A Father’s Presence: Approval and Affirmations; Fathers Day June 2014

I keep searching for a particular black-and-white photograph of me and my Dad. The photo was taken on my fifth or sixth birthday, at Joypahar; Dad wearing a suit and me a corduroy jacket with large golden buttons! Dad was holding my waist while sitting on an ottoman, and smiling – I was sad (because I had lost some game!).

Every time I go to Dhaka, I look for this particular picture in all our old albums.

1967 - Atiya and Zain with Dad
1967 – Atiya and Zain with Dad

After years of soul-searching, I have recognized an innate need that I have had, for almost thirty years, of seeking my father’s approval in almost all major decisions of my life.

College, Degree, First Job, Marriage, Buying a House, Raising Children, Divorce…. There hasn’t been a major decision, where I haven’t thought about how he would react to this or that.

The last decision he directly influenced, was in 1985, over a milky cup of tea, when he asked me to consider a different college major: Industrial Engineering over Economics (my favorite school topic in those days); and the decision was made.

Last Formal Mahmood Family Pic - 1985
Last Formal Mahmood Family Pic – 1985

I have noticed this same tendency, in many of my friends and family, where our father’s shadow hang over us. For son’s and daughter alike, it’s this need to seek approval of major decisions. The more silent the Dad is, I think, the need for their approval becomes stronger.

I have a friend who often tells me about his absent father – almost in antipathy towards him; but as I notice his actions, it becomes clear that his own relationships are reflections of his relationship with his dad.

Often times, without our own choosing or knowledge, we become one of our parents.

I am finally learning to acknowledge, after thirty years of his passage, however much I try, he is not there to give me that approval directly. That doesn’t mean he disapproves – he is just not capable of delivering it personally.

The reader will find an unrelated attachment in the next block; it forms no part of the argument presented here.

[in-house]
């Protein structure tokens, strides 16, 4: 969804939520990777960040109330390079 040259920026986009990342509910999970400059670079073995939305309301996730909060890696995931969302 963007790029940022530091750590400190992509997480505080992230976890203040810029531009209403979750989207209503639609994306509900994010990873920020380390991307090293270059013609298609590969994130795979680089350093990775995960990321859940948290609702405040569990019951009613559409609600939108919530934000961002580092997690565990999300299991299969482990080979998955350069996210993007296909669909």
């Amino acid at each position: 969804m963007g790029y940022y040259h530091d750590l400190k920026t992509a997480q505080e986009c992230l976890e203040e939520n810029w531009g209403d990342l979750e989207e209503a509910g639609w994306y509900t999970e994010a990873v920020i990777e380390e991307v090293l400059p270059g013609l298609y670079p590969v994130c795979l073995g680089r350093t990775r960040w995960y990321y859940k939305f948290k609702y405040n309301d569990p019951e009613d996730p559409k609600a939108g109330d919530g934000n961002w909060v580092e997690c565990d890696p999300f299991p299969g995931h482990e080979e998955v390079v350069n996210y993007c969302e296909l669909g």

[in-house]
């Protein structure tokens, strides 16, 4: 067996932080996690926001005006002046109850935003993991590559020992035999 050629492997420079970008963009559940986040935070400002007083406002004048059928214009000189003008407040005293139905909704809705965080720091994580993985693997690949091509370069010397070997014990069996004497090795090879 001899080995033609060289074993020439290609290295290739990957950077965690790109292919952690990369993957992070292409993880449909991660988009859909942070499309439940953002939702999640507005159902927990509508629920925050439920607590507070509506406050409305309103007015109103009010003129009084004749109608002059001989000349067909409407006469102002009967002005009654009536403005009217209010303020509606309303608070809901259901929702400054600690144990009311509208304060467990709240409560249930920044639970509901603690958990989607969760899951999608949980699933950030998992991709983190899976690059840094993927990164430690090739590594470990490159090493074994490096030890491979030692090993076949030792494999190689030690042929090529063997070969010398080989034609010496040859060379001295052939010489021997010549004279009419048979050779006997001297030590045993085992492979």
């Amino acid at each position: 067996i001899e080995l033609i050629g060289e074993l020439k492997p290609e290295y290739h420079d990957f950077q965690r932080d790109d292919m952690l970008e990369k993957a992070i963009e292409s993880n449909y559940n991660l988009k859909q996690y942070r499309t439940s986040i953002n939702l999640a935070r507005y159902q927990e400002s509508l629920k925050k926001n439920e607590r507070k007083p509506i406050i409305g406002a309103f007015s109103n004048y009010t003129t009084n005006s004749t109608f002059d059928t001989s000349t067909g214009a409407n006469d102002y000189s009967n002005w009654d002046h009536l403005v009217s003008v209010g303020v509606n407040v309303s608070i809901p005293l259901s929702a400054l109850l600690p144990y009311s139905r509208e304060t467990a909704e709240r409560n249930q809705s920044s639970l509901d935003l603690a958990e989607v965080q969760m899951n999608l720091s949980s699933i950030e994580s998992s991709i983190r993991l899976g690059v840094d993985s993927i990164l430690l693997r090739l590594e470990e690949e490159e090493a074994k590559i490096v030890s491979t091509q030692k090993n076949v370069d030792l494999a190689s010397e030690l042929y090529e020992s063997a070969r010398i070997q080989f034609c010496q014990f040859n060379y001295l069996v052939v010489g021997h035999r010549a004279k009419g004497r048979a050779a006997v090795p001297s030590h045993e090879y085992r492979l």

As a father of two daughters, I notice a similarly interesting pattern developing in my life; my nineteen-year-old texts me throughout the day and bounces ideas off me. At first I felt an urge to give my opinion on what she asks; I have learned that often she asks me test the boundaries – or to just let me know what she is thinking; she doesn’t really want me to solve her problem for her.

It’s natural to seek affirmations on the steps we take, and decisions we make. I wonder why that affirmation cannot come from within us or from the supporting environment around us.

Today, I wake up thinking about my Dad; last I saw him, he was about my (current) age; I can see his acknowledging, smiling face. I am learning that, in my heart, he is still there – as he probably will be, for the rest of my life. I can stop looking for that black-and-white picture from Joypahar.

As a father myself, I am learning that this sense of approval (or disapproval) comes with a heavy responsibility – to make sure that we nudge them, without guiding them – we help them without making them dependant on us – we love them without suffocating their own love.

Zain Shania and Daiyaan Jun 2014

On this Father’s Day, as I may take my boat out for a few more hours, with my two princesses together, when Daiyaan asks me about a Tattoo she would like to get, or Shania keeps holding on to my t-shirt when we go fast on the boat – my role is to be there – the best gift I can give them – is to be there – when they need me – without judgement, or confirmation.

A Father’s presence is his best gift.

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A Father’s Day Tribute to “History Teacher” Dads

Zain and Daiyaan Daytime Red RocksShania and Dad for 1st Dance

Our Sundays are usually bright and sparkly; on a typical, school-year Sunday morning, I embark on making breakfast for my two princesses. Nutella covered Paratha and freshly sliced bananas; we discuss the upcoming week, homework, projects, field-trips and many other things about school and how we may navigate through the next week.